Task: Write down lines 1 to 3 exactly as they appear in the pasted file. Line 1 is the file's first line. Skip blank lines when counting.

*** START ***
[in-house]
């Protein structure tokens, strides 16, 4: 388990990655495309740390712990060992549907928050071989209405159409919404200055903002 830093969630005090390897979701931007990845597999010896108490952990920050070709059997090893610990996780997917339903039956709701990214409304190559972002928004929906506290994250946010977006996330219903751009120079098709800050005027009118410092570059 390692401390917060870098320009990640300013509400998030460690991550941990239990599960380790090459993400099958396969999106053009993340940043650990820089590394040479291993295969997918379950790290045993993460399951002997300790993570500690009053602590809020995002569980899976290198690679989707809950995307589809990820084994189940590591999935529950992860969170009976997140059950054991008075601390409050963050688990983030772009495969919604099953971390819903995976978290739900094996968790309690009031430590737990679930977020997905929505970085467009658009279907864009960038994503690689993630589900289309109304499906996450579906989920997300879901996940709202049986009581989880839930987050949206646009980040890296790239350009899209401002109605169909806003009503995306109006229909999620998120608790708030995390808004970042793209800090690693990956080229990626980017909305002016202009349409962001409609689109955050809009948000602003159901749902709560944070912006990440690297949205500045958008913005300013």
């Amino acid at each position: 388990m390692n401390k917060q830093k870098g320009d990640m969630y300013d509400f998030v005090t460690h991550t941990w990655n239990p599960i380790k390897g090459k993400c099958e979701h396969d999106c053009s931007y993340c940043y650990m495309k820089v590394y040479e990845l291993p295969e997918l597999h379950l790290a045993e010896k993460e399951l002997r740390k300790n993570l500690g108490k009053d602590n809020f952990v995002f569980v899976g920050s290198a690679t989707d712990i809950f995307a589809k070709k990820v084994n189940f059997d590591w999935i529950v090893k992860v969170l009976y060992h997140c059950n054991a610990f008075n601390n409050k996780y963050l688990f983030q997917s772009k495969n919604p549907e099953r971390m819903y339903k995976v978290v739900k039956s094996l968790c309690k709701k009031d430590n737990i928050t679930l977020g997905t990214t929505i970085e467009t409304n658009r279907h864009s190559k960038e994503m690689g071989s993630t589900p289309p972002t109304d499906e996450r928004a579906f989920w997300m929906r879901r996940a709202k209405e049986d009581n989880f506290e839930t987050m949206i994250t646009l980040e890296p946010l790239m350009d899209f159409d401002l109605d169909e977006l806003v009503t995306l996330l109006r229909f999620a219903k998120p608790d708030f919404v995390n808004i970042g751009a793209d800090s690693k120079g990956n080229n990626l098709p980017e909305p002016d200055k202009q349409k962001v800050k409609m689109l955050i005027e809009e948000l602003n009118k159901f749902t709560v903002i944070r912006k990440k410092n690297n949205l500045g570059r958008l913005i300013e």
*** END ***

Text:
[in-house]
């Protein structure tokens, strides 16, 4: 388990990655495309740390712990060992549907928050071989209405159409919404200055903002 830093969630005090390897979701931007990845597999010896108490952990920050070709059997090893610990996780997917339903039956709701990214409304190559972002928004929906506290994250946010977006996330219903751009120079098709800050005027009118410092570059 390692401390917060870098320009990640300013509400998030460690991550941990239990599960380790090459993400099958396969999106053009993340940043650990820089590394040479291993295969997918379950790290045993993460399951002997300790993570500690009053602590809020995002569980899976290198690679989707809950995307589809990820084994189940590591999935529950992860969170009976997140059950054991008075601390409050963050688990983030772009495969919604099953971390819903995976978290739900094996968790309690009031430590737990679930977020997905929505970085467009658009279907864009960038994503690689993630589900289309109304499906996450579906989920997300879901996940709202049986009581989880839930987050949206646009980040890296790239350009899209401002109605169909806003009503995306109006229909999620998120608790708030995390808004970042793209800090690693990956080229990626980017909305002016202009349409962001409609689109955050809009948000602003159901749902709560944070912006990440690297949205500045958008913005300013």
């Amino acid at each position: 388990m390692n401390k917060q830093k870098g320009d990640m969630y300013d509400f998030v005090t460690h991550t941990w990655n239990p599960i380790k390897g090459k993400c099958e979701h396969d999106c053009s931007y993340c940043y650990m495309k820089v590394y040479e990845l291993p295969e997918l597999h379950l790290a045993e010896k993460e399951l002997r740390k300790n993570l500690g108490k009053d602590n809020f952990v995002f569980v899976g920050s290198a690679t989707d712990i809950f995307a589809k070709k990820v084994n189940f059997d590591w999935i529950v090893k992860v969170l009976y060992h997140c059950n054991a610990f008075n601390n409050k996780y963050l688990f983030q997917s772009k495969n919604p549907e099953r971390m819903y339903k995976v978290v739900k039956s094996l968790c309690k709701k009031d430590n737990i928050t679930l977020g997905t990214t929505i970085e467009t409304n658009r279907h864009s190559k960038e994503m690689g071989s993630t589900p289309p972002t109304d499906e996450r928004a579906f989920w997300m929906r879901r996940a709202k209405e049986d009581n989880f506290e839930t987050m949206i994250t646009l980040e890296p946010l790239m350009d899209f159409d401002l109605d169909e977006l806003v009503t995306l996330l109006r229909f999620a219903k998120p608790d708030f919404v995390n808004i970042g751009a793209d800090s690693k120079g990956n080229n990626l098709p980017e909305p002016d200055k202009q349409k962001v800050k409609m689109l955050i005027e809009e948000l602003n009118k159901f749902t709560v903002i944070r912006k990440k410092n690297n949205l500045g570059r958008l913005i300013e």